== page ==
These are the voting machines and systems available in Florida


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Whether you’ve voted multiple times over the years or this will be your first time casting your vote, you may be wondering which equipment is involved.

Will you know how to use it? Do you know what to expect? Will the machine prepare your voice correctly?

Rest assured, these systems are designed to be intuitive and somewhat easy to discover. If you find yourself confused on election day (or voting early), you can always ask the poll worker your questions.

In Florida, the state uses two methods to vote: the Scan System or the Direct Electronic Registry System, also known as DRE, according to 411.org vote.

Here’s how the site explains each system:

Photo scan: By scanning, you will receive a ballot, which you will take to a private table or booth. The paper ballot will contain the names of the candidates and print the various procedures and initiatives on it.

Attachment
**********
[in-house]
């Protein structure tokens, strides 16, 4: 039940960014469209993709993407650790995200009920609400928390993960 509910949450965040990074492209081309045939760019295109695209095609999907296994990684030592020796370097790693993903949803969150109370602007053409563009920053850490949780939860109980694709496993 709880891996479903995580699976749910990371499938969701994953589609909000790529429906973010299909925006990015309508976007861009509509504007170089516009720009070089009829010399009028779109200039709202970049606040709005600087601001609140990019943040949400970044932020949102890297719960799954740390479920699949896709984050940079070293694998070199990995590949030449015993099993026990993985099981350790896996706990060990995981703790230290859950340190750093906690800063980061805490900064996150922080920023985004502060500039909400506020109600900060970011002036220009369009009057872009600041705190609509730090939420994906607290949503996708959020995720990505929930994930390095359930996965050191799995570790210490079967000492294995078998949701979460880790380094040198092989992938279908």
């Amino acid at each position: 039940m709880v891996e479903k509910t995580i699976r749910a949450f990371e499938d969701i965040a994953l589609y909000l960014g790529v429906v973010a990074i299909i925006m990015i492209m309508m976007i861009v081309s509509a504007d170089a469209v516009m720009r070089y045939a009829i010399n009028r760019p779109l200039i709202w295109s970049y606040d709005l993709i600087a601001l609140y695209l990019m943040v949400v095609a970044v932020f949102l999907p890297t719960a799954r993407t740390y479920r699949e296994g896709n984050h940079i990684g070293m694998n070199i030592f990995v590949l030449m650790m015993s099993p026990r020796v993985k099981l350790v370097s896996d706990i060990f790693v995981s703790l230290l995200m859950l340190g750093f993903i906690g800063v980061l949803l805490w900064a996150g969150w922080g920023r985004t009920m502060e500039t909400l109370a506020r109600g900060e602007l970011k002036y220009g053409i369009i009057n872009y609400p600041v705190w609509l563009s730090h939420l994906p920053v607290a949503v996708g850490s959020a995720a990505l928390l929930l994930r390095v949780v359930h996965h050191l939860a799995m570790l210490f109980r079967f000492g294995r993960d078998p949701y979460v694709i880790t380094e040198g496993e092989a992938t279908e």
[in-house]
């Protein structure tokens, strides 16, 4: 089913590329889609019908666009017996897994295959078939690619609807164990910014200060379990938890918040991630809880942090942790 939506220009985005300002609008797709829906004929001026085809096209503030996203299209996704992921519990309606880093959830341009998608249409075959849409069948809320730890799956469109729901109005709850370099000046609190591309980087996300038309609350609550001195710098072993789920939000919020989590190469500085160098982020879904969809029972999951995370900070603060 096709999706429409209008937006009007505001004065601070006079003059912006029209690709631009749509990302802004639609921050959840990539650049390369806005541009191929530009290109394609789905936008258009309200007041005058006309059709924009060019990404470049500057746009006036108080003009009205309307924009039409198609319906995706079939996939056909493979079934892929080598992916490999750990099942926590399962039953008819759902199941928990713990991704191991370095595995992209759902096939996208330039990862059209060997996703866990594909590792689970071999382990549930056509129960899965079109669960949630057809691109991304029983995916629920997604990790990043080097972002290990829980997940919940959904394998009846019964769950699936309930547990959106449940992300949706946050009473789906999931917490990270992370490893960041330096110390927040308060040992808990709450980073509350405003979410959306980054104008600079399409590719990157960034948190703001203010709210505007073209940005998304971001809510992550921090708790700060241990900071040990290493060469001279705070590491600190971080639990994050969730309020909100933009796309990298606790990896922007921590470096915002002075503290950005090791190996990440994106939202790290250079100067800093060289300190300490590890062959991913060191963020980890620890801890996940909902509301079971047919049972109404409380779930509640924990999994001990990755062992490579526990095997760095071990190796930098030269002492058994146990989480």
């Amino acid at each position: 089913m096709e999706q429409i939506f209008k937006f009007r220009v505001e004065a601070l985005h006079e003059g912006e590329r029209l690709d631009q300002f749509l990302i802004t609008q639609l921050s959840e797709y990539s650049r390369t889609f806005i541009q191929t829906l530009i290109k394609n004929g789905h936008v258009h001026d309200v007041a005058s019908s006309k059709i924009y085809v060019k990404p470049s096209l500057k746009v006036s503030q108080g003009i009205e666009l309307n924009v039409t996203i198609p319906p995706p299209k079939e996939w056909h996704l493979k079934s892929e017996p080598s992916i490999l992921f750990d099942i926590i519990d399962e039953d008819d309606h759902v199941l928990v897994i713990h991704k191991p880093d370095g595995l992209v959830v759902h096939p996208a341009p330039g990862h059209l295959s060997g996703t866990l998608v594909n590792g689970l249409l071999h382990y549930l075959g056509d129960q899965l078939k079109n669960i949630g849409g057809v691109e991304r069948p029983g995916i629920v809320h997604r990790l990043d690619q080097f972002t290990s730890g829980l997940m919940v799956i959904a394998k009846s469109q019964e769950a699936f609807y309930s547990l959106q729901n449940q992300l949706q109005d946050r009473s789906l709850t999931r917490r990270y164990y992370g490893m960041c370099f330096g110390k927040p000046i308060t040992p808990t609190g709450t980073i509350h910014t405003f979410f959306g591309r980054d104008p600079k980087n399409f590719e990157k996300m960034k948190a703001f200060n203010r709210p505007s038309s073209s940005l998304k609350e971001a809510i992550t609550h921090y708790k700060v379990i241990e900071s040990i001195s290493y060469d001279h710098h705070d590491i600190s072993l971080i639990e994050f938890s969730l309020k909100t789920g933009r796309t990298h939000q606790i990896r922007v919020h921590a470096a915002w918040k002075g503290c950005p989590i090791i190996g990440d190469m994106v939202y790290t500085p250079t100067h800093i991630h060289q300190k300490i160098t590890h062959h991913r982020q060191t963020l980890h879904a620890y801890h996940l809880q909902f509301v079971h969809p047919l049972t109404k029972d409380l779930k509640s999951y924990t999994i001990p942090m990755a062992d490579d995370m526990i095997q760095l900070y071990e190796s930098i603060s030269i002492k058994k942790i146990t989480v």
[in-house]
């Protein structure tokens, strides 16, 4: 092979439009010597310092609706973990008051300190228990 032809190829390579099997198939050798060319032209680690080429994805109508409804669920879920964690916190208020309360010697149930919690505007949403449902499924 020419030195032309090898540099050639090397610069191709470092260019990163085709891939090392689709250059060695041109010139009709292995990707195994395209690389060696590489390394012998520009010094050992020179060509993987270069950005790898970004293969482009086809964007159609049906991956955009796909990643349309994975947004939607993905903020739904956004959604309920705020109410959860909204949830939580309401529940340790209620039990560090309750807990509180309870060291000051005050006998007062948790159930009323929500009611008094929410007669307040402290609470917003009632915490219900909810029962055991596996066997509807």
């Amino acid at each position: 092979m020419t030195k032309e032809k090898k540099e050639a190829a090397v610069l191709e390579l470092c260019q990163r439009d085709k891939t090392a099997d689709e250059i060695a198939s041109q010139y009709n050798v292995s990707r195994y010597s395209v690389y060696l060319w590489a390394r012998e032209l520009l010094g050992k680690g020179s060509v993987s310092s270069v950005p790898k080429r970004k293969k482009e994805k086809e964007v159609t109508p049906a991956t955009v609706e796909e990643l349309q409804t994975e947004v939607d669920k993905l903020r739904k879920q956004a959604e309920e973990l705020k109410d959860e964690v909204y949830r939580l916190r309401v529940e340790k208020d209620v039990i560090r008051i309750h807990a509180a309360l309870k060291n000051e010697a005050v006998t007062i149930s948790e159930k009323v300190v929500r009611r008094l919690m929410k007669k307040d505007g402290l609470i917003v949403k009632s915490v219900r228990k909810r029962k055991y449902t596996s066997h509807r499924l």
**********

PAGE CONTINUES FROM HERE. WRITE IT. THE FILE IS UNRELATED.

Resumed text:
With the Type Tool, you’ll fill in small squares or circles – or the space between two arrows, to indicate your voting choices. When you are finished, you will approach the ballot box, where the polling agents will show you how to place the ballot inside. In some places, you can insert the cards or completed papers into a computer that checks your card or paper right there at the polling place, to make sure that you voted the way you wanted.

Direct electronic registration (DRE): When using DRE, all information about who and what you vote for is on an electronic screen, such as a television or computer screen.

There are many differences to DREs, according to 411.org vote. The site said, “Usually, after logging in, polling personnel give you a card that you insert into the machine to start the voting session.”

Some of these devices will display all of the candidates and polling options on one large screen. Often times, with these large screen devices, you push the button next to the name of the candidate you want to vote for (or “yes” or “no” on the ballot meter). On other DREs, the screen is set up to show pages. On every screen or page, there will likely be one thing to vote on. For example, on one screen or page, you can vote for president. Then you can go to the next page to vote for senator. Other devices have a keyboard. Some of them have a keyboard, so you can type in the name of the person you want to vote for. You can inform the system that you have finished voting by pressing a button, touching the screen, or entering something on the keyboard.


To identify specific types of machines, broken down by province, Click or tap here.


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